Access to Asi River turned into left-right battleground in Israel

A tweet by Yair Netanyahu turned a battle over accessing the Asi River into a political war between right and left, Ashkenazi and Mizrahi.

al-monitor This undated photo shows the Asi River running through Kibbutz Nir David (David's Meadow) in northeast Israel. Photo by שלומי מישלי Pikiwiki Israel.

Sep 8, 2020

On July 27, Prime Minister Benjamin Netanyahu’s son Yair released an inflammatory tweet attacking the country’s kibbutzim: “To those damn communists, who stole the country’s land at the expense of the development towns: Release the Asi River to the people of Beit Shean, before you start preaching!”

As usual, his tweet set off a media storm. Yair Netanyahu was angry that the kibbutz movement has been playing an active role in organizing the demonstrations against his father outside the prime minister’s official residence on Balfour Street. These demonstrations calling for Netanyahu’s resignation were already gathering momentum and receiving extensive media coverage.

But not everyone knew what he was talking about. What is the Asi River? Anyone who did not know the whole story was suddenly exposed to one of the most fascinating social struggles to take place in Israel over the last five years. Then again, the struggle received little public attention up until this tweet.

The Asi River is a beautiful waterway that meanders through Kibbutz Nir David in northeast Israel. Five years ago, a group of social activists from the adjacent town of Beit Shean launched a campaign to allow all Israelis to enjoy the river. They began by filing suit with the Beit Shean Civil Court, claiming the kibbutz was denying public access to the river. As citizens of the State of Israel, they wanted to take advantage of their natural right to enjoy this rare natural resource, but the kibbutz refused them access, telling them it was private property. The activists dismissed this claim, saying the river itself and the roads leading to it are public, not private, property.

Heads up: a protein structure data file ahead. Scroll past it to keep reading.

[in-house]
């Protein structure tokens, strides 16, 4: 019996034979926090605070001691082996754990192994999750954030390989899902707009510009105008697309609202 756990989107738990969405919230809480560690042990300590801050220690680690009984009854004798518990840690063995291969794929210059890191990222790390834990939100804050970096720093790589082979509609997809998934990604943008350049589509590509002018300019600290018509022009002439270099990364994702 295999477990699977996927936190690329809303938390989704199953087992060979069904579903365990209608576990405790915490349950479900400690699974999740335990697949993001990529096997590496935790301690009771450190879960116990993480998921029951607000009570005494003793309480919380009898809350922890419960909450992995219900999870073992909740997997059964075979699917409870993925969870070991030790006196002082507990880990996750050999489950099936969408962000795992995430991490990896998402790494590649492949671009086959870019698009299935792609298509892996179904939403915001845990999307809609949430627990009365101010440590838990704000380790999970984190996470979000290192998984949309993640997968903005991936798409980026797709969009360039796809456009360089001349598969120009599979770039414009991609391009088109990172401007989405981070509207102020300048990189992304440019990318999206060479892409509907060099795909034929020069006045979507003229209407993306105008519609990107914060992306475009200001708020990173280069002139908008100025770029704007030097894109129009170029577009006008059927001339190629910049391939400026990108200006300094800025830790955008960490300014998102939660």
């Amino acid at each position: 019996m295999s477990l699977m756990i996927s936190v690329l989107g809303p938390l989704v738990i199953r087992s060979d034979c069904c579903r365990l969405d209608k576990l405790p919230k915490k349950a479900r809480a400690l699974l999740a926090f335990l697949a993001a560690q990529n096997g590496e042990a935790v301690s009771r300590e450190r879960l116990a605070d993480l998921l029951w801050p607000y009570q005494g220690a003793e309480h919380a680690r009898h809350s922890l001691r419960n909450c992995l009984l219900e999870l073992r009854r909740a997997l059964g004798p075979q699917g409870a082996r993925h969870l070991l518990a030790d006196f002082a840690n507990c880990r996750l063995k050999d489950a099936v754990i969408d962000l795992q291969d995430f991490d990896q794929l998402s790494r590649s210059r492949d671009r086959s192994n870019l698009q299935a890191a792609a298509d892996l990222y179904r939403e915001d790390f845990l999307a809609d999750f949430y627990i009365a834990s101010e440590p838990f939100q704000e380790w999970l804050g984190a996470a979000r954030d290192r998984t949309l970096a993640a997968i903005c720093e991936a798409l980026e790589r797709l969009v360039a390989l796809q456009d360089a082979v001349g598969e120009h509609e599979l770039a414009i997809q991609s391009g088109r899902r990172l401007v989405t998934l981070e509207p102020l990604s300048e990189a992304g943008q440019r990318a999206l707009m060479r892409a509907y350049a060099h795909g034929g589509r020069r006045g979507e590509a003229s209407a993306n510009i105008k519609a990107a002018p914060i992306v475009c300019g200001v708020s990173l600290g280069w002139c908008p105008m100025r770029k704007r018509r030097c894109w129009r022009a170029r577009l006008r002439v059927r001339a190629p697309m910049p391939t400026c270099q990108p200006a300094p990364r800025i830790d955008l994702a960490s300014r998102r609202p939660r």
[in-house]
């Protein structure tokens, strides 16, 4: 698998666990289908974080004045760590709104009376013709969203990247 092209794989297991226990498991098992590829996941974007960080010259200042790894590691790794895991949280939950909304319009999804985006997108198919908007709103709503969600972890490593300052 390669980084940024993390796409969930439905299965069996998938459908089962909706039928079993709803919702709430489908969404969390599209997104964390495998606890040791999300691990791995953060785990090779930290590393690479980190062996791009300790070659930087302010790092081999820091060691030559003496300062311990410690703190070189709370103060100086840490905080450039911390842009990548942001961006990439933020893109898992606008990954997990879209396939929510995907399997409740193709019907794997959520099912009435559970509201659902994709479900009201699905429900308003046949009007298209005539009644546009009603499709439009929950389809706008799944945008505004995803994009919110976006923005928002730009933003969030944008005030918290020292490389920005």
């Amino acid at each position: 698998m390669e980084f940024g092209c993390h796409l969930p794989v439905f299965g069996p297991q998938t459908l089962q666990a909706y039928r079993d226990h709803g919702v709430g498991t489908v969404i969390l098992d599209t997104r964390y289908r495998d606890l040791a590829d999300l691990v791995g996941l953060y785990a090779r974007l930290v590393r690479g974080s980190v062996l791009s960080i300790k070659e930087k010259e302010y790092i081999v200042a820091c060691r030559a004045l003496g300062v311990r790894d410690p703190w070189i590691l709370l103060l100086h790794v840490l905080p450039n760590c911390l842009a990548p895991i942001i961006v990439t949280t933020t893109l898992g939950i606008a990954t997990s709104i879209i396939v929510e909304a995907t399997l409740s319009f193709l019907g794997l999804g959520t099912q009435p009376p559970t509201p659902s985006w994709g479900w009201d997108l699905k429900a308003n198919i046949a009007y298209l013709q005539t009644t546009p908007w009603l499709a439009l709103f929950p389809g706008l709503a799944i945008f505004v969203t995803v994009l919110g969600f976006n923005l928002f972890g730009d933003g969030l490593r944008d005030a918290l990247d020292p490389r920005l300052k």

It is no coincidence that the people of Beit Shean launched the river access campaign. The town has been part of a larger struggle to achieve the just distribution of lands in the country. Beit Shean was founded in the 1950s and populated by North African immigrants. Its residents are often called "the second Israel,” a term used to describe disadvantaged groups who were mistreated by government authorities in the early years of statehood in order to perpetuate socioeconomic gaps between them and the powerful old elites. The kibbutzim, who held socialist values in the highest regard, were considered to be part of those elites, who generally came from European backgrounds (Ashkenazi).